By Paul Morrissey, in Madrid – Follow on Twitter here
Ever since Victor Valdes announced his decision to see out his contract and walk away from Barça at the end of next season, this was always likely: his exit’s been fast-tracked to this summer.
Relations were always going to sour over the timing and way he announced it.
Just as if a civil servant told their boss they were leaving in 2 years, it’s unlikely he’d be afforded the good grace to see out his contract. Same rules apply to football.
He’s now unshackled from the Barça doctrine, free to do and say as he pleases. A threat to the system. A deinstitutionalised renegade they could do without, corrupting the youth and arousing the docile lifers. If you’re going, be gone.
So after 10 years of service between the Barça sticks, Valdes is making an unceremonious exit through the back door. Not pushed exactly, directed towards the door and invited to walk through it (the feeling’s mutual; he seems like he can’t get the fuck out of Dodge soon enough). Though in keeping with the general apathy afforded him, the door will be left locked and he’ll be forced to go through the catflap, only to get a sly kick in the ass as he squirms through for good measure.
Because behind the pretext of wanting to see the world and discover new cultures (what’s the culture of Monte Carlo? Tax evasion?), Victor Valdes’ decision to leave Barcelona is about recognition; the lack of it.
‘‘Valdes is the ideal keeper for Barça’’ – Tito Vilanova, January 2013
Stack ‘em up. Record 5-times Zamora winner (goalkeeping equivalent of the Pichichi), 3-time Champions League winner (equalled only by Ajax’s Heinz Stuy and Bayern’s Sepp Maier, though the former never won an international cap, and the latter suffered the original Panenka), 6 Liga titles. The fourth most capped player in Barça’s history.
But for all the praise sent his way, you’d swear he was a poor man’s Ruud Hesp, or a vulgar imitation of Carles Busquets. His ‘haters’ have it that all that’s a matter of circumstance; that he just so happened to be there. Right place at the right time; a freeloader bunking a ride on the rollercoaster of the world’s best ever indigenous generation.
They fail to comprehend the singular contribution made by Valdes to this Barça era. And much as Zubi wants to move swiftly on, with talk of Ter Stegen, Guaita, or even Reina (seriously?) replacing him, deep down he knows. He knows that Valdes will never really be replaced. Because this ‘average’ keeper revolutionised the role. Mes Que Un Portero.
The Valdes Paradox
Valdes is prone to the occasional gaffe, but name me a ‘keeper who isn’t. Comes with the territory.
All the more so in the case of the Double V : there’s simply no other ‘keeper in the land who plays such a high-risk, high-stakes game, a game Pep Guardiola more or less thrust upon him as a non-negotiable change. It was a task many would have baulked at, others walked at; Valdes accepted the challenge no questions asked.
Pep released him from the caterpillar cocoon of mere goalkeeper, gave him wings and evolved him into a sweeper-keeper butterfly. No more a reactive shot stopper, he was expected to step up 10 yards to the edge of his sanctuary and dictate play, as a proactive sweeper. A diversifying trapeze act that most ‘keepers could do without. Valdes took to the role seamlessly, laying the ball out left foot- right foot, becoming so comfortable on the ball as to often have more touches of it than opposing midfielders. In street terms, he became essentially a fly ‘keeper; an auxiliary defender who could use his hands.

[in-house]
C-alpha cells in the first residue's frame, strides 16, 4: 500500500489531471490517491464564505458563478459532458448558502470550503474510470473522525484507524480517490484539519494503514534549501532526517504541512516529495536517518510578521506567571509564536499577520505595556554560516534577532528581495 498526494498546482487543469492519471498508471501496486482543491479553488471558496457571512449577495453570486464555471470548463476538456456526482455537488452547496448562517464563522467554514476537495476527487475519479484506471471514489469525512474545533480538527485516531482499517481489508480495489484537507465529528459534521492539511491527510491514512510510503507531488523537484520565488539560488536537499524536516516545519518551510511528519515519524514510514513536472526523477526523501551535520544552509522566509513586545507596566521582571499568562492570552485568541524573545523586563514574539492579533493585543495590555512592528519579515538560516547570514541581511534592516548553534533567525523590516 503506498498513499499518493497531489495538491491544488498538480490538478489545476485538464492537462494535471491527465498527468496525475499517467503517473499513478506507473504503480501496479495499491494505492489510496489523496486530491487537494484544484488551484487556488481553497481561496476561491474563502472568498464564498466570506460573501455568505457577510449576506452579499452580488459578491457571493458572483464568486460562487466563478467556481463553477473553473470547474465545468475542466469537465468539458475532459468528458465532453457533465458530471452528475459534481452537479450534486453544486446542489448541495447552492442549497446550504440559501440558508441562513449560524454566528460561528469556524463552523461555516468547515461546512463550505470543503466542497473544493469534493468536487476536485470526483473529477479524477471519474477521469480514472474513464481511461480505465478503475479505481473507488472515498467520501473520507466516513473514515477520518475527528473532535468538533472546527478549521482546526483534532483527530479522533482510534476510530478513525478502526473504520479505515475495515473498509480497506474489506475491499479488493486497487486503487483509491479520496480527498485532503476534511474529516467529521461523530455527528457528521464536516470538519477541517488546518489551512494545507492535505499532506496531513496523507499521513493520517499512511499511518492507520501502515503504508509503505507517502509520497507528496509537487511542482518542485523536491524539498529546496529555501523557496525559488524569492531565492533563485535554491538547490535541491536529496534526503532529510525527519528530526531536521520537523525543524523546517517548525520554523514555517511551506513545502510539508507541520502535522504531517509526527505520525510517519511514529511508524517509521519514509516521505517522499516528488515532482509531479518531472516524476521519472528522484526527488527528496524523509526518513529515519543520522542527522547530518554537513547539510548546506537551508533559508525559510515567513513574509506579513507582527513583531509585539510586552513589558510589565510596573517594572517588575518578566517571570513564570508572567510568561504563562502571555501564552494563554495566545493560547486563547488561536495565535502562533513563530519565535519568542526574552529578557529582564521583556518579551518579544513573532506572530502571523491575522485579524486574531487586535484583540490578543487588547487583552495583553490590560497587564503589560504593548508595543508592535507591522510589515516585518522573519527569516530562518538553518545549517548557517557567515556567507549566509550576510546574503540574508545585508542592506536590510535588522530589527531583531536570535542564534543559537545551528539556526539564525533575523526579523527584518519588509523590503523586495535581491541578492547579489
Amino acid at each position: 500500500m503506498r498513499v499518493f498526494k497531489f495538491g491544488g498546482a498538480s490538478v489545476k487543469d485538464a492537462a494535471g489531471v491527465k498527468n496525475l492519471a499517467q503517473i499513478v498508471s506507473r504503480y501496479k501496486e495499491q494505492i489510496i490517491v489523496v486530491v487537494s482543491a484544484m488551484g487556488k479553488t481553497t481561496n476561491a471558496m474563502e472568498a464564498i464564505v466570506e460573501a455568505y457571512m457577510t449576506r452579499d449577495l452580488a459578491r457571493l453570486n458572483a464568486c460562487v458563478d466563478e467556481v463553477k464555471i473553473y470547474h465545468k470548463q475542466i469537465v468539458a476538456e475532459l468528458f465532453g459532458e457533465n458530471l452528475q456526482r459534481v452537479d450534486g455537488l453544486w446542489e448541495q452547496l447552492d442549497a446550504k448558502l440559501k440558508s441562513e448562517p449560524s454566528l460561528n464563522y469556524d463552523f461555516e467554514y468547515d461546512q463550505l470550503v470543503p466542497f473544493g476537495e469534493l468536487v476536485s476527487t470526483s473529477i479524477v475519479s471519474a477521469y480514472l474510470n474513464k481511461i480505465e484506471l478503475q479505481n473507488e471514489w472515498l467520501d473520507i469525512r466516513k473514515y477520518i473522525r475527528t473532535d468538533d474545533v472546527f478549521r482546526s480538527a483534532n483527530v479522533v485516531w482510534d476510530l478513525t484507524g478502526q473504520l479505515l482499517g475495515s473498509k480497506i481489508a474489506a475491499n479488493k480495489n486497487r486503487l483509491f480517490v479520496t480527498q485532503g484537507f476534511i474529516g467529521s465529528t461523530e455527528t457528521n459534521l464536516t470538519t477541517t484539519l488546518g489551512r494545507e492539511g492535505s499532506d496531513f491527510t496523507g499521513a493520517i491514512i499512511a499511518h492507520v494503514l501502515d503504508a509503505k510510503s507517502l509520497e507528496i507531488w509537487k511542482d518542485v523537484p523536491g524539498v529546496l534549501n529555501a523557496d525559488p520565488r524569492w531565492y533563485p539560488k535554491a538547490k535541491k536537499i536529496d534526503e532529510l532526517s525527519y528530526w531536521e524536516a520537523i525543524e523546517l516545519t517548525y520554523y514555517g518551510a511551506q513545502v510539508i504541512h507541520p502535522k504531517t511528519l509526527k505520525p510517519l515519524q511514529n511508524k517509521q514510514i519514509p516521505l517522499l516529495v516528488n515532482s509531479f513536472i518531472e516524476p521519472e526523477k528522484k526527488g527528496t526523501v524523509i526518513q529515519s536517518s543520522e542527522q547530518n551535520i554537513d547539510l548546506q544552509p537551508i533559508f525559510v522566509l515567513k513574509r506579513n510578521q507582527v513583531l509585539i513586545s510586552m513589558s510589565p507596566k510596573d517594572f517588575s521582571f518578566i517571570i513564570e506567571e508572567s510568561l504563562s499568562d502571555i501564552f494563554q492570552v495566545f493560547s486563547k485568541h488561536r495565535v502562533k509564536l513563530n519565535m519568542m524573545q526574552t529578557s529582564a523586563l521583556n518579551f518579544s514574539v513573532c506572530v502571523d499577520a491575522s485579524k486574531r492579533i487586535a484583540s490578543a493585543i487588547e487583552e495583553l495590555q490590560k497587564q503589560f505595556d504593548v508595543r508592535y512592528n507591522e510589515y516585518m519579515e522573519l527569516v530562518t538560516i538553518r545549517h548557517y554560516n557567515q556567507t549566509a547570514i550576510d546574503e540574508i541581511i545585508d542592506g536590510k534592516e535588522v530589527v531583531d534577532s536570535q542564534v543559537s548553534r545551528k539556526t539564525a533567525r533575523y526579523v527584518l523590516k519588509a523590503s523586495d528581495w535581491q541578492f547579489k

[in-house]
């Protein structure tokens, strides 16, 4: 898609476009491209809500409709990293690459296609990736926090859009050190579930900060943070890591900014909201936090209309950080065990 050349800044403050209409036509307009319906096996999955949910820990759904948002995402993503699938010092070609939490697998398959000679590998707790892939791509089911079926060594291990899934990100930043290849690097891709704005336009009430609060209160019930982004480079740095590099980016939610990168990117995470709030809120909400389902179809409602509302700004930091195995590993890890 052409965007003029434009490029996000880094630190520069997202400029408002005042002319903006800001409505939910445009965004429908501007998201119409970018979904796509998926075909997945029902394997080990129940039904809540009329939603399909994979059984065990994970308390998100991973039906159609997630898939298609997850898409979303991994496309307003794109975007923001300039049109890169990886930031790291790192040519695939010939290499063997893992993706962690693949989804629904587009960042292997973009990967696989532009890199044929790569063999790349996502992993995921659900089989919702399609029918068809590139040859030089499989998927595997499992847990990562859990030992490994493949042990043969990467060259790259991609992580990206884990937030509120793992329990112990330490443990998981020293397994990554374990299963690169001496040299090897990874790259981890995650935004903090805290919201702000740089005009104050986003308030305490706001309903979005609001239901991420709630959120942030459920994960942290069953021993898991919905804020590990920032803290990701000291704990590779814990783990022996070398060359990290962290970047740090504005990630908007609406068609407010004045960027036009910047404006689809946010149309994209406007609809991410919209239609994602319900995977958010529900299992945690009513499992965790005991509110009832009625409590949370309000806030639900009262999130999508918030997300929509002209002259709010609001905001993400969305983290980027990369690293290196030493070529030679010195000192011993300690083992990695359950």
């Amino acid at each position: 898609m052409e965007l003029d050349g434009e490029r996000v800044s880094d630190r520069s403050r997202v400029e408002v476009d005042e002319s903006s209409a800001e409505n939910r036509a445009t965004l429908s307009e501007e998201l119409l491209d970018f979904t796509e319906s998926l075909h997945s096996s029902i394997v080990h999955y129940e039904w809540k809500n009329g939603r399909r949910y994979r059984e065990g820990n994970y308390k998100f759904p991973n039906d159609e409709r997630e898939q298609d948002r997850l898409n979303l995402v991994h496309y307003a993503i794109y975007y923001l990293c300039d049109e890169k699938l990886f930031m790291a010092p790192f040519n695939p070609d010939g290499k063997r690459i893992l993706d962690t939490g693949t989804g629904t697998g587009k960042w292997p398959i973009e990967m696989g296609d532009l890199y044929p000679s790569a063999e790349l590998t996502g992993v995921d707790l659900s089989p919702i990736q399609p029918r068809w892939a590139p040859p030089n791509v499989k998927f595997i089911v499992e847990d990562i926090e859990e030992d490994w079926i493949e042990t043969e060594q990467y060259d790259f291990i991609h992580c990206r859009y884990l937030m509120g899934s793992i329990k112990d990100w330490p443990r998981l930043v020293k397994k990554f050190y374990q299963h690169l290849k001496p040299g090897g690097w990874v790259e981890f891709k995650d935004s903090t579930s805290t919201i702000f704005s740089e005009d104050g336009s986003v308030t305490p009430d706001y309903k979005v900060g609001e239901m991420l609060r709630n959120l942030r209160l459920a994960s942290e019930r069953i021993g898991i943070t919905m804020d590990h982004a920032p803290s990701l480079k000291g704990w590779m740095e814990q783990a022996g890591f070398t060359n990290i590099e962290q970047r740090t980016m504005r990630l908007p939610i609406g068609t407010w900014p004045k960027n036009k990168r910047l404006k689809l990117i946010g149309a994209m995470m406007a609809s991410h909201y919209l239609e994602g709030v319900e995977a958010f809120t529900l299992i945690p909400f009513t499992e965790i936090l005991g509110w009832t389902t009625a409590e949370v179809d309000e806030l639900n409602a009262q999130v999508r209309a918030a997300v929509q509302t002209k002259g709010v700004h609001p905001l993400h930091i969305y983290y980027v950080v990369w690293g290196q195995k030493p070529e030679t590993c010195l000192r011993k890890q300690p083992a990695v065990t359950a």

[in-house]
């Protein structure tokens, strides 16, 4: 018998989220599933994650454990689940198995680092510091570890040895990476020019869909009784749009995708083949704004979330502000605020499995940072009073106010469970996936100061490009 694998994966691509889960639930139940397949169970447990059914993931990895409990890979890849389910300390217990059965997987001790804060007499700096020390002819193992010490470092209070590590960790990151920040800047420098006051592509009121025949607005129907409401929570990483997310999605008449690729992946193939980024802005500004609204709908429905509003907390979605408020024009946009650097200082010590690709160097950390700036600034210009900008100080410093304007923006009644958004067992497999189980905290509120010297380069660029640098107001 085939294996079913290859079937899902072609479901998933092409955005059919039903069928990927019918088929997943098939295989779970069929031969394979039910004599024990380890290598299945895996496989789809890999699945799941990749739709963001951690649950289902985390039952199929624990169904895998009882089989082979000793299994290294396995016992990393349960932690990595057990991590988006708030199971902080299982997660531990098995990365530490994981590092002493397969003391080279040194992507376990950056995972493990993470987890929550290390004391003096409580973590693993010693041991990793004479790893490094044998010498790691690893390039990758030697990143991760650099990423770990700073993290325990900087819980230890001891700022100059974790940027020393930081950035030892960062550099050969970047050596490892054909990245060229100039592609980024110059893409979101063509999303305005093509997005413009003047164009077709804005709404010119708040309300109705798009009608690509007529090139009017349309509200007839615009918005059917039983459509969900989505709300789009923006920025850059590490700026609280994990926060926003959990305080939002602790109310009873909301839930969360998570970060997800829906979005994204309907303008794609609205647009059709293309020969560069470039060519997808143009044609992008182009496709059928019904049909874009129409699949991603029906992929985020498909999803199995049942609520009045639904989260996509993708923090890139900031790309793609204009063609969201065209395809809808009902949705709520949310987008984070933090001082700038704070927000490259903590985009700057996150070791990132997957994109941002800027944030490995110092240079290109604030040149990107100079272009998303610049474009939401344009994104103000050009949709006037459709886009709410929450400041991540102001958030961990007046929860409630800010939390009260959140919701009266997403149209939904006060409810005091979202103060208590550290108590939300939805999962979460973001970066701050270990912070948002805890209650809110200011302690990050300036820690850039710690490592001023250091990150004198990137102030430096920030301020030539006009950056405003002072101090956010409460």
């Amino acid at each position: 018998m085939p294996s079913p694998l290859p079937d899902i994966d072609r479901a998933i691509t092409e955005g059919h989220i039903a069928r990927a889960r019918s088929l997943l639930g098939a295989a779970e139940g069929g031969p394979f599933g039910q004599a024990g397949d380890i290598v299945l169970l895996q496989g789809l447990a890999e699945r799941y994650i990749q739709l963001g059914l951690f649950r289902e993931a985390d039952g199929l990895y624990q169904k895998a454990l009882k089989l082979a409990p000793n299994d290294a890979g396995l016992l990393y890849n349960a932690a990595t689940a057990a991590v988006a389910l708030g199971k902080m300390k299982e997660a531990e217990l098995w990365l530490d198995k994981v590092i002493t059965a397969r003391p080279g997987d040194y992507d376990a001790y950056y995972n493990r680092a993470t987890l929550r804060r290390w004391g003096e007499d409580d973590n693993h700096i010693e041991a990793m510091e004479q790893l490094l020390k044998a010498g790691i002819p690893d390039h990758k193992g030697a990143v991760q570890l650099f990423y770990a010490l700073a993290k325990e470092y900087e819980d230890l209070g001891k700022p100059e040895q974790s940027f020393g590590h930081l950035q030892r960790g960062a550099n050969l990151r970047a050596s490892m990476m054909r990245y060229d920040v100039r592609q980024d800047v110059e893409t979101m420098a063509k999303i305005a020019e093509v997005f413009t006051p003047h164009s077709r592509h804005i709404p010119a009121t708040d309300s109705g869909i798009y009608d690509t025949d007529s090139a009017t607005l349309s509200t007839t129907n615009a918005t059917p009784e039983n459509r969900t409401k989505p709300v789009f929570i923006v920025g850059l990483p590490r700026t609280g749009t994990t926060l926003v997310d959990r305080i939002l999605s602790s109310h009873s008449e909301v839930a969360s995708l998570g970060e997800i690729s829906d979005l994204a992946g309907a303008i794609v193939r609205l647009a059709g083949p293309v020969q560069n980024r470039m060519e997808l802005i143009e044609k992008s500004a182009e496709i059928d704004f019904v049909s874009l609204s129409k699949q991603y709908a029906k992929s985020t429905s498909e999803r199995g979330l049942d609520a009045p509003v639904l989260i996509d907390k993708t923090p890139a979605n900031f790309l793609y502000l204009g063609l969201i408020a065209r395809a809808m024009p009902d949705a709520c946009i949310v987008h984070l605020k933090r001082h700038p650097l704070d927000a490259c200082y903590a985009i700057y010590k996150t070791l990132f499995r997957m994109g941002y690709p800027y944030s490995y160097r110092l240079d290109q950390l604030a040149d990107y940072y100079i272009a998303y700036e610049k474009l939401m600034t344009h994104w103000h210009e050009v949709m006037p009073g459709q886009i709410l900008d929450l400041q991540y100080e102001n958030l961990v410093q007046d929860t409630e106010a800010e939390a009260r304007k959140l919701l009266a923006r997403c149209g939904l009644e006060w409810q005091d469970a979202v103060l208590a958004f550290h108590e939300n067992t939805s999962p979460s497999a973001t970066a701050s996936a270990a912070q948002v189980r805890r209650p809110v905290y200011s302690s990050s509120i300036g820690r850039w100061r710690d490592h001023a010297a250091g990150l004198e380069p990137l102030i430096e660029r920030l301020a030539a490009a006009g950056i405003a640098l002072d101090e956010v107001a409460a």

With such a high risk game came an inevitable trade-off, as the mistakes became more frequent the more ingrained he became with the role.
There’ve been the footwork mistakes, like the fastest Clasico goal ever offered to Benzema last season; but also the handling ones, like the one offered to Drogba in the 2012 Champions League semi-final.
Not to mention the kamikaze aerial salidas, once knocking Dame N’Doye’s tongue down his throat, and forcing his own teammate Pique off last season.
The handling errors were an inevitable consequence of the increased toque demands placed upon him; while he also probably came to believe his hype, spending more and more time playing Rondas at training than working on the more rudimentary aspects of the trade.
But then there’s also the context of Barça to consider: he often had so little to do as a traditional keeper that he could have been forgiven for bringing a good book, Rubik’s cube or an impossible bottle along to games to keep himself occupied.
As Manuel Neuer said recently, it’s fucking boring being a ‘keeper; but to be Barça ‘keeper should carry a health warning: ‘may cause narcolepsy’. The chances of making mistakes were always going to be increased in those conditions.
Because before his evolution, Valdes was a pretty solid keeper. Paris ’06 is a Tale of Two Keepers: Lehmann sent off for Arsenal; Valdes (almost) unbeatable in the Barça goal; known as the Valdes Final by some. That’s the Valdes Paradox: the more important, essential even he became to the Pep Team, the less recognition he got. The irony is that had Pep hypothetically never asked (told) him to evolve into a sweeper-keeper, he could have gone on become one of the best traditional ‘keepers in the world.
So it’s off to Monaco, where he’ll have to relearn some of the basics, and say ‘adios’ to the toque.
For Barça, it’s a case of don’t it always seem to go, that you don’t know what you got ‘til it’s gone.
For Valdes, it’s so long, you’ll miss me when I’m gone.